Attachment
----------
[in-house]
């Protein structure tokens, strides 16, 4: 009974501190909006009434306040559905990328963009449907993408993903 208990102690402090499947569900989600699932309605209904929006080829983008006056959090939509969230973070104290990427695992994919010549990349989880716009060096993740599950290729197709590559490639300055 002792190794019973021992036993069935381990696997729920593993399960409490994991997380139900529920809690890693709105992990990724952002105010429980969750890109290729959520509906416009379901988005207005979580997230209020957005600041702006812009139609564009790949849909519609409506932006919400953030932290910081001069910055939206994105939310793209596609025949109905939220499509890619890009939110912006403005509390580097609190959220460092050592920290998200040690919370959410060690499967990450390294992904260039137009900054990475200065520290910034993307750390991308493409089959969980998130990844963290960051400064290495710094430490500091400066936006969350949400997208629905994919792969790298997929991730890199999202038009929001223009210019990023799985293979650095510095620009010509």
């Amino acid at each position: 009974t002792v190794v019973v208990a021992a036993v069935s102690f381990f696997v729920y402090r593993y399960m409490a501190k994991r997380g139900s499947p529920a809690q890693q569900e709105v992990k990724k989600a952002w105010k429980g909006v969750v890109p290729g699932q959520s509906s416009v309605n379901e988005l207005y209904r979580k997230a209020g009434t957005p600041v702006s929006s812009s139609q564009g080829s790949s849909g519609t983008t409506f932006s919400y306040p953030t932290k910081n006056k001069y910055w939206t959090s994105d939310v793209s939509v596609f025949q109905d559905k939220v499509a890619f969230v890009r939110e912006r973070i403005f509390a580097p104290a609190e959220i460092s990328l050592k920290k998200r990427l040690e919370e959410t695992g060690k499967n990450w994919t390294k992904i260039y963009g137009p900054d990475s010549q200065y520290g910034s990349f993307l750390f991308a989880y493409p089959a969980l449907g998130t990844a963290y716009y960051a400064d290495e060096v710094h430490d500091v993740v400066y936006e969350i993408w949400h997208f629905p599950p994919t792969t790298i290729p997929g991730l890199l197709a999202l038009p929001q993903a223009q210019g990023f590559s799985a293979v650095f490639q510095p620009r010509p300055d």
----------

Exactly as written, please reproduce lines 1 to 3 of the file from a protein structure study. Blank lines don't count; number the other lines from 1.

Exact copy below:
[in-house]
């Protein structure tokens, strides 16, 4: 009974501190909006009434306040559905990328963009449907993408993903 208990102690402090499947569900989600699932309605209904929006080829983008006056959090939509969230973070104290990427695992994919010549990349989880716009060096993740599950290729197709590559490639300055 002792190794019973021992036993069935381990696997729920593993399960409490994991997380139900529920809690890693709105992990990724952002105010429980969750890109290729959520509906416009379901988005207005979580997230209020957005600041702006812009139609564009790949849909519609409506932006919400953030932290910081001069910055939206994105939310793209596609025949109905939220499509890619890009939110912006403005509390580097609190959220460092050592920290998200040690919370959410060690499967990450390294992904260039137009900054990475200065520290910034993307750390991308493409089959969980998130990844963290960051400064290495710094430490500091400066936006969350949400997208629905994919792969790298997929991730890199999202038009929001223009210019990023799985293979650095510095620009010509």
């Amino acid at each position: 009974t002792v190794v019973v208990a021992a036993v069935s102690f381990f696997v729920y402090r593993y399960m409490a501190k994991r997380g139900s499947p529920a809690q890693q569900e709105v992990k990724k989600a952002w105010k429980g909006v969750v890109p290729g699932q959520s509906s416009v309605n379901e988005l207005y209904r979580k997230a209020g009434t957005p600041v702006s929006s812009s139609q564009g080829s790949s849909g519609t983008t409506f932006s919400y306040p953030t932290k910081n006056k001069y910055w939206t959090s994105d939310v793209s939509v596609f025949q109905d559905k939220v499509a890619f969230v890009r939110e912006r973070i403005f509390a580097p104290a609190e959220i460092s990328l050592k920290k998200r990427l040690e919370e959410t695992g060690k499967n990450w994919t390294k992904i260039y963009g137009p900054d990475s010549q200065y520290g910034s990349f993307l750390f991308a989880y493409p089959a969980l449907g998130t990844a963290y716009y960051a400064d290495e060096v710094h430490d500091v993740v400066y936006e969350i993408w949400h997208f629905p599950p994919t792969t790298i290729p997929g991730l890199l197709a999202l038009p929001q993903a223009q210019g990023f590559s799985a293979v650095f490639q510095p620009r010509p300055d």